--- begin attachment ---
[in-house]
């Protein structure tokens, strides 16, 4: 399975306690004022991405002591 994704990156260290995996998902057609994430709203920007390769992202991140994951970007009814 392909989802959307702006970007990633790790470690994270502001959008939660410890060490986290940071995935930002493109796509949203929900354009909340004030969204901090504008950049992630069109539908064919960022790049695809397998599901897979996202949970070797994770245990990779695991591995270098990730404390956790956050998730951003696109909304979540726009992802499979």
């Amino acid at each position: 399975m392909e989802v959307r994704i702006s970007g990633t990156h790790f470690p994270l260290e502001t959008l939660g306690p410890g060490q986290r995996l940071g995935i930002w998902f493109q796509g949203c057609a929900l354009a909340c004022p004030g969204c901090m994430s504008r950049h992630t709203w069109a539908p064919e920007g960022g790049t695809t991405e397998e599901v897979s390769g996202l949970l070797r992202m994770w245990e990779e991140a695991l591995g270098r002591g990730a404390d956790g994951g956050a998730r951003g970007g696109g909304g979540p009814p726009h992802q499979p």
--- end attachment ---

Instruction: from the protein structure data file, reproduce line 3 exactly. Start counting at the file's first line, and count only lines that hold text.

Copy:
């Amino acid at each position: 399975m392909e989802v959307r994704i702006s970007g990633t990156h790790f470690p994270l260290e502001t959008l939660g306690p410890g060490q986290r995996l940071g995935i930002w998902f493109q796509g949203c057609a929900l354009a909340c004022p004030g969204c901090m994430s504008r950049h992630t709203w069109a539908p064919e920007g960022g790049t695809t991405e397998e599901v897979s390769g996202l949970l070797r992202m994770w245990e990779e991140a695991l591995g270098r002591g990730a404390d956790g994951g956050a998730r951003g970007g696109g909304g979540p009814p726009h992802q499979p």